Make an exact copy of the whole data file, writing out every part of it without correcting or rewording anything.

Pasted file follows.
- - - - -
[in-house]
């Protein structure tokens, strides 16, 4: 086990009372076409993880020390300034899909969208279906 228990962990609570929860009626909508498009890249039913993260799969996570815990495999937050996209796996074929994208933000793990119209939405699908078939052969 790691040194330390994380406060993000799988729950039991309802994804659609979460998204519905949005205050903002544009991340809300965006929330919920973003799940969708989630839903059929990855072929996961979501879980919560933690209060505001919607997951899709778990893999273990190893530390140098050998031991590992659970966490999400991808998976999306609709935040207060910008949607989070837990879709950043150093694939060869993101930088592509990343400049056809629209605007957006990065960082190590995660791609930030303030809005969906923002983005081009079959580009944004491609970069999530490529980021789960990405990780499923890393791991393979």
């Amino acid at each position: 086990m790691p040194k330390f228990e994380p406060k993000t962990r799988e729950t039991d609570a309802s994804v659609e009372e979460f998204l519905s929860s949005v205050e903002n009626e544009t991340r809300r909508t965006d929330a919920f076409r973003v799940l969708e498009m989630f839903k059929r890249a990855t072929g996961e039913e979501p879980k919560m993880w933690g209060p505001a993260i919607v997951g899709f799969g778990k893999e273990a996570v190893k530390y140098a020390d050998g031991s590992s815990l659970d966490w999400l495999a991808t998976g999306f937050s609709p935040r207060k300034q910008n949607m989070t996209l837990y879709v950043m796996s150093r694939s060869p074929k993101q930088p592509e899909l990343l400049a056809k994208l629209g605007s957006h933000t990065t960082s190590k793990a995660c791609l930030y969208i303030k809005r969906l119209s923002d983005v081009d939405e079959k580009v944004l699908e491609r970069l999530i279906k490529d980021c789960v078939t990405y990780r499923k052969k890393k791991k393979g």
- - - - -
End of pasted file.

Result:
[in-house]
């Protein structure tokens, strides 16, 4: 086990009372076409993880020390300034899909969208279906 228990962990609570929860009626909508498009890249039913993260799969996570815990495999937050996209796996074929994208933000793990119209939405699908078939052969 790691040194330390994380406060993000799988729950039991309802994804659609979460998204519905949005205050903002544009991340809300965006929330919920973003799940969708989630839903059929990855072929996961979501879980919560933690209060505001919607997951899709778990893999273990190893530390140098050998031991590992659970966490999400991808998976999306609709935040207060910008949607989070837990879709950043150093694939060869993101930088592509990343400049056809629209605007957006990065960082190590995660791609930030303030809005969906923002983005081009079959580009944004491609970069999530490529980021789960990405990780499923890393791991393979």
């Amino acid at each position: 086990m790691p040194k330390f228990e994380p406060k993000t962990r799988e729950t039991d609570a309802s994804v659609e009372e979460f998204l519905s929860s949005v205050e903002n009626e544009t991340r809300r909508t965006d929330a919920f076409r973003v799940l969708e498009m989630f839903k059929r890249a990855t072929g996961e039913e979501p879980k919560m993880w933690g209060p505001a993260i919607v997951g899709f799969g778990k893999e273990a996570v190893k530390y140098a020390d050998g031991s590992s815990l659970d966490w999400l495999a991808t998976g999306f937050s609709p935040r207060k300034q910008n949607m989070t996209l837990y879709v950043m796996s150093r694939s060869p074929k993101q930088p592509e899909l990343l400049a056809k994208l629209g605007s957006h933000t990065t960082s190590k793990a995660c791609l930030y969208i303030k809005r969906l119209s923002d983005v081009d939405e079959k580009v944004l699908e491609r970069l999530i279906k490529d980021c789960v078939t990405y990780r499923k052969k890393k791991k393979g």